Sean McAllister follows up A Syrian Love Story with an eye-opening look at his hometown of Hull
Dir Sean McAllister. UK. 2018. 79mins
The hopes and hardships of one individual reflect wider issues within modern Britain in A Northern Soul. The latest documentary from A Syrian Love Story director Sean McAllister confirms his longstanding ability to bring out all the humanity in stories of everyday lives. The Sheffield Doc/Fest world premiere should be the start of a healthy festival journey for a film that was made for UK TV channel BBC2 and seems a natural fit for small screen viewing.
Speaks of poverty, class, a Britain in transition and what hope there is of a better future
McAllister was selected as the Creative Director for the opening event of Hull’s time as UK City Of Culture in 2017. He returned to his hometown, moving back in with his elderly parents and confronting a city desperately in need of renewal and regeneration. He also made contact with Steve Arnott, a warehouse worker hoping that the City Of Culture might provide the impetus for him to realise his long simmering artistic dreams.
Arnott wants to use his hip hop talents in service to the city’s children. A bus is converted into a mobile music recording studio that visits primary schools with the aim of inspiring the pupils and boosting their self confidence. We are told that one in three children in Hull live in poverty. Arnott is the flip side of a City Of Culture marked by grand events and celebrity support. He is very much the odd man out in the celebrations, pushed to the edges of civic events and media gatherings. “There are not a lot of people here who need to be up at half past four to go to work,” he observes.
McAllister follows Arnott as he attempts to make his Beats Bus a success story. His working life, financial position, personal circumstances and debts all speak of a working-class Britain blighted by insecurity and suffering the long-term impact of austerity cuts and industrial decline. McAllister’s father is enjoying retirement after a lifetime of employment in a city that once flourished, and his pension is more than Arnott now earns.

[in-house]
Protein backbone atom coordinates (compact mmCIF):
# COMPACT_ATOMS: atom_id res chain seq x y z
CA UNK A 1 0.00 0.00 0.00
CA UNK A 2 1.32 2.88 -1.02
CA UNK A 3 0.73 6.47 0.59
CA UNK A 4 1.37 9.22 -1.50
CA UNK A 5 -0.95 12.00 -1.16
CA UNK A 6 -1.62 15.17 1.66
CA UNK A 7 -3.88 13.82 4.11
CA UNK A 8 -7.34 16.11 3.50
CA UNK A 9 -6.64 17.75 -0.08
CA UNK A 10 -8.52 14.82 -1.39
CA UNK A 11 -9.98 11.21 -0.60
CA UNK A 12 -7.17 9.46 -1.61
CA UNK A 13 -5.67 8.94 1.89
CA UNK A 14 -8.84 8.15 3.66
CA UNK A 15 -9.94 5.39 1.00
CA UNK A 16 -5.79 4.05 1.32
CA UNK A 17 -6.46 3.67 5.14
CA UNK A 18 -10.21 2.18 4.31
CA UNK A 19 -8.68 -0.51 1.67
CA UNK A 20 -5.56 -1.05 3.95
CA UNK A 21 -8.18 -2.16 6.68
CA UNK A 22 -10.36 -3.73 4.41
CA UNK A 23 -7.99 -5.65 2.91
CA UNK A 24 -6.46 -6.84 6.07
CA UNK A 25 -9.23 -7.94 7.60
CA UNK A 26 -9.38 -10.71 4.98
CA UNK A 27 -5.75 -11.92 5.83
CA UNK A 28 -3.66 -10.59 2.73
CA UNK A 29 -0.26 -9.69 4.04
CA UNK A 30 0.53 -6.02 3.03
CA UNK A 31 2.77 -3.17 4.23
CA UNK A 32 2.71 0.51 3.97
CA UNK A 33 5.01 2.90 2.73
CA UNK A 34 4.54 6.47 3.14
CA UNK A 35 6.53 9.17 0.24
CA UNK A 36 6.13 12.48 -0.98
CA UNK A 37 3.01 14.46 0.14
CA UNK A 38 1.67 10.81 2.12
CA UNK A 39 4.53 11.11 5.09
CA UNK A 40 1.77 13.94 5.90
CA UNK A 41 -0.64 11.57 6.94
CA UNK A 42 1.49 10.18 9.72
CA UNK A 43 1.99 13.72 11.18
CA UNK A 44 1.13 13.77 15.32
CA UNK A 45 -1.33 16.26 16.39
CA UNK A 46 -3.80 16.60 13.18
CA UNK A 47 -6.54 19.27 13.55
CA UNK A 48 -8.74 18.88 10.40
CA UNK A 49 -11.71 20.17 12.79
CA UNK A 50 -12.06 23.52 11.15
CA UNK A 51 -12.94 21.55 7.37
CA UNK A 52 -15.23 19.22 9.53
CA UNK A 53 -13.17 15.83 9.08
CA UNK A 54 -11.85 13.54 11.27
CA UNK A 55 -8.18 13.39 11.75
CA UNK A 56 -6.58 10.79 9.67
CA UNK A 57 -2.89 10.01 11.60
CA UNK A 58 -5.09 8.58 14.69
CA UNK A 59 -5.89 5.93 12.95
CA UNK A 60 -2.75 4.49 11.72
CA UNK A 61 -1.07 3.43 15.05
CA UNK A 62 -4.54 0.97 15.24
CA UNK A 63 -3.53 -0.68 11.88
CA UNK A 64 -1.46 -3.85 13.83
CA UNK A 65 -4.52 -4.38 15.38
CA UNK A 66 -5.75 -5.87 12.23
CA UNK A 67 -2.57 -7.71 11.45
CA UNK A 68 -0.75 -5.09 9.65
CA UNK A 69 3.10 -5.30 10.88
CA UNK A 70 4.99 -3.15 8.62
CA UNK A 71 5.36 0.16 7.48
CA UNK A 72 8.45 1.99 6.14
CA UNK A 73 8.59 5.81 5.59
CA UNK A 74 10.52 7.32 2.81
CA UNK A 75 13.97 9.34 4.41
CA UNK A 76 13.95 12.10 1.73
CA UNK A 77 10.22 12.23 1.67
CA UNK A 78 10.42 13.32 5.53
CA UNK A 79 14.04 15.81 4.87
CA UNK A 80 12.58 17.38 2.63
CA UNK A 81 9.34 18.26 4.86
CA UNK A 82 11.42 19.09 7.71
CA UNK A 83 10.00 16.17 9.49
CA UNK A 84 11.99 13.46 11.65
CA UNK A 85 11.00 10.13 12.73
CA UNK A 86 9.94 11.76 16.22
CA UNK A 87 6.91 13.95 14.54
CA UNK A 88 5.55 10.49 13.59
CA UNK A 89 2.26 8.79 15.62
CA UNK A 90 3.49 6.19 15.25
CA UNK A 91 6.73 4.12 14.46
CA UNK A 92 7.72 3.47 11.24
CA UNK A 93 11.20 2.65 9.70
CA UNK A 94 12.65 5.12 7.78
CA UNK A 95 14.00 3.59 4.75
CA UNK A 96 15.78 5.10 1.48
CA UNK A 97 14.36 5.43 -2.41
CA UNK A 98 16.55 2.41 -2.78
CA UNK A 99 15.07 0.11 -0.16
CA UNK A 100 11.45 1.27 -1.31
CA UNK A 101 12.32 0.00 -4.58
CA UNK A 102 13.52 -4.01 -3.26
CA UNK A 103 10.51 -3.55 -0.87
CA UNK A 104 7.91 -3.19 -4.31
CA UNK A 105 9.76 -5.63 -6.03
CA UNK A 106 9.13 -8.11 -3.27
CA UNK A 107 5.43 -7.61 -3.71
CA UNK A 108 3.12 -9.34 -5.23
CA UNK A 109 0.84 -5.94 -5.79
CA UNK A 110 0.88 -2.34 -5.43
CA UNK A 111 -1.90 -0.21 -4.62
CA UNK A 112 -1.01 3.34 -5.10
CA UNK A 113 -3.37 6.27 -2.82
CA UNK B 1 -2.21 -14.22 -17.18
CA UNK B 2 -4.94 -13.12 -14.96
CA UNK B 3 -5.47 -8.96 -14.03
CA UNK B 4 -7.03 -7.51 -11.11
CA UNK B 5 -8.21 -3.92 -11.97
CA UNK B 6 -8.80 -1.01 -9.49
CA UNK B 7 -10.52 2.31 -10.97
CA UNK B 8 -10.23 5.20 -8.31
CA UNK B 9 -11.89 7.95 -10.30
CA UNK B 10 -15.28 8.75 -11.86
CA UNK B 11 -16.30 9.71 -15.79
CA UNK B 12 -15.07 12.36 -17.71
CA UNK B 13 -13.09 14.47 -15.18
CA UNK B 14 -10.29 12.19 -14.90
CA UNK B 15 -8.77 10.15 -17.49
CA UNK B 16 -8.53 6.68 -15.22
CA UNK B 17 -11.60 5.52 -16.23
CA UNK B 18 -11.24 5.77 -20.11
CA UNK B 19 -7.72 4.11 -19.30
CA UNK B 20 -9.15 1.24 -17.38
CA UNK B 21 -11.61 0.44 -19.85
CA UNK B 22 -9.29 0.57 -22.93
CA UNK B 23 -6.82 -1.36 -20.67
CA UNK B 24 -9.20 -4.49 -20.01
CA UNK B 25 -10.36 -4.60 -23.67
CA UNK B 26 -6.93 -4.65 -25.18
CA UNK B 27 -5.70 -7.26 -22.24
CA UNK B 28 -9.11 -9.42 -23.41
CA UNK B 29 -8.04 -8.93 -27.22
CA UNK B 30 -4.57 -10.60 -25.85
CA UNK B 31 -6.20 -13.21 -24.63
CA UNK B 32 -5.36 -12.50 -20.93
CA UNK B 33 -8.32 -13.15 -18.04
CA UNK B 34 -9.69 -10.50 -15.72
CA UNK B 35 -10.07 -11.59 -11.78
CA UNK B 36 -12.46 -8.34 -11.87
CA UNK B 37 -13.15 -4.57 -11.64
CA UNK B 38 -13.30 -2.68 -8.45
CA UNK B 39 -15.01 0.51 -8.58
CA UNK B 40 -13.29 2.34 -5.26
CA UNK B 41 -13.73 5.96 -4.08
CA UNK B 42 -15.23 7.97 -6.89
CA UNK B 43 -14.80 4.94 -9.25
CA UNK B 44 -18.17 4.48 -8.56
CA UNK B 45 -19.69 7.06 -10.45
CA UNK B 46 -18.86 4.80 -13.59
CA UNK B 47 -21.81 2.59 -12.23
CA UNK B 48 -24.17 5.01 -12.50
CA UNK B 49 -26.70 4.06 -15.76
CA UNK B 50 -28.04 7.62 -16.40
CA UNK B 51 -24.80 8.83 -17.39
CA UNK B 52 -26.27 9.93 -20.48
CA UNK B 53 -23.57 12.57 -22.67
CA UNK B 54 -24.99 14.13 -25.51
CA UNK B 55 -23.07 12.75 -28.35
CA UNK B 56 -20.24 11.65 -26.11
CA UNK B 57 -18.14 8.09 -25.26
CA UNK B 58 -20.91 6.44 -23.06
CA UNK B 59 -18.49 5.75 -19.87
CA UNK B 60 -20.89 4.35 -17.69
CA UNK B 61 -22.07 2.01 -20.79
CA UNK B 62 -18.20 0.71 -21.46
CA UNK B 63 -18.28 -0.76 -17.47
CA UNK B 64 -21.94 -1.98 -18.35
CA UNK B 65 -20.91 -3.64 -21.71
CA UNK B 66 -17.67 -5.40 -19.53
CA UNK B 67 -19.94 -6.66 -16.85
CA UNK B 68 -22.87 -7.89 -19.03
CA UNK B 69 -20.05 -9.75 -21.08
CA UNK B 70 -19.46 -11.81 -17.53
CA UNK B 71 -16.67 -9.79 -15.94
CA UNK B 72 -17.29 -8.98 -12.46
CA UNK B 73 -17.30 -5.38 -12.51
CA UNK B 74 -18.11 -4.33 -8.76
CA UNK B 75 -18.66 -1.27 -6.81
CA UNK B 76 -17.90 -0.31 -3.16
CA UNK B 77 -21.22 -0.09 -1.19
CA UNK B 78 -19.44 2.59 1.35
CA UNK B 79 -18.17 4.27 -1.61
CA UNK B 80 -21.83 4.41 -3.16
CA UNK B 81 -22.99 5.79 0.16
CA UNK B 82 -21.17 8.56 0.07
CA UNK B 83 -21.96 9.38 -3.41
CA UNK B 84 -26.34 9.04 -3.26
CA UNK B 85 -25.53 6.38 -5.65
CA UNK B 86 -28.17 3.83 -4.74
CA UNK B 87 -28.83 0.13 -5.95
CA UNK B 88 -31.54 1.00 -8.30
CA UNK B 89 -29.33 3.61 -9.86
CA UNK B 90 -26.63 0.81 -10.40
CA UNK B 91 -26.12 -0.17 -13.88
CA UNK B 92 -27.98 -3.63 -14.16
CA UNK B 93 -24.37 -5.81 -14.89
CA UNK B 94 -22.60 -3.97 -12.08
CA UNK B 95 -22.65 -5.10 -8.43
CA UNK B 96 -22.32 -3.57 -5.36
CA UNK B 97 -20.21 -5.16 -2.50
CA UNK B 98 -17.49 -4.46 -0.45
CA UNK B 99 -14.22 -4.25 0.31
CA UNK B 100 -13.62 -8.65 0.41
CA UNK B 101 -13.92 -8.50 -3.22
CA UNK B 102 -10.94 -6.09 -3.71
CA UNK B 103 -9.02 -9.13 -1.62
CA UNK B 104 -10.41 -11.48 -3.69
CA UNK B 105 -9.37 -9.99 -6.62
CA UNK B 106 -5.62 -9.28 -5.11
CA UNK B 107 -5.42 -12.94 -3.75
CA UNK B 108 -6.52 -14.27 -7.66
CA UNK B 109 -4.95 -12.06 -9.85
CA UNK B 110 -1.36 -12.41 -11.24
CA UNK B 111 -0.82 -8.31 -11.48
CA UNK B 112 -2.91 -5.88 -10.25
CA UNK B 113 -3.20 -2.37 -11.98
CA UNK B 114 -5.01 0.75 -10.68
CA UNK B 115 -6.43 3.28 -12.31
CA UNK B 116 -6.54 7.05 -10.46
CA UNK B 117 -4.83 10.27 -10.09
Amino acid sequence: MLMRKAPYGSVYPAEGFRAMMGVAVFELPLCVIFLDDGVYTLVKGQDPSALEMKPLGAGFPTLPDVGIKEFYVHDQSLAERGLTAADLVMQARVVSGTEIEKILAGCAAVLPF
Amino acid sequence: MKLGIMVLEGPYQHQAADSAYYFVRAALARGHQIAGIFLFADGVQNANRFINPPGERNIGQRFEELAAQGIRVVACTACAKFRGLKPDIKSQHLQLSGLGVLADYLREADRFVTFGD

McAllister’s style is deceptively casual as he merely seems to follow Arnott around, allowing the viewer to become intimately immersed in his life. A string of conversations and seemingly banal questions prompt Arnott to talk movingly about his desire to be a good parent, his passion for the Beats Bus project and his fears for the future. The more you know him, the more you want him to find a way for music and culture to provide him with an escape route. “The camera became my bus out of Hull, “ observes McAllister, acknowledging the personal connection to his subject.
McAllister has a real eye for fascinating characters, focusing in on some of the charismatic children that Arnott chooses as part of the Beats Bus crew. Eight year-old Blessing is priceless, a natural born charmer who is funny and vulnerable and could have walked straight out of a Shane Meadows film or a Peter Kay television series. You could happily watch an entire documentary about him.
A Northern Soul is about individuals and aspirations but it also becomes a film that speaks of poverty, class, a Britain in transition and what hope there is of a better future. That might feel like a tall order but McAllister delivers with confidence in his material and the conviction that ordinary lives matter.
Production companies 10ft Films Ltd
Interational sales 10ft Films Ltd
Producers Sean McAllister, Elhum Shakerifar
Editing Johnny Burke
Cinematography Sean McAllister
Music Terence Dunn
Feature Steve Arnott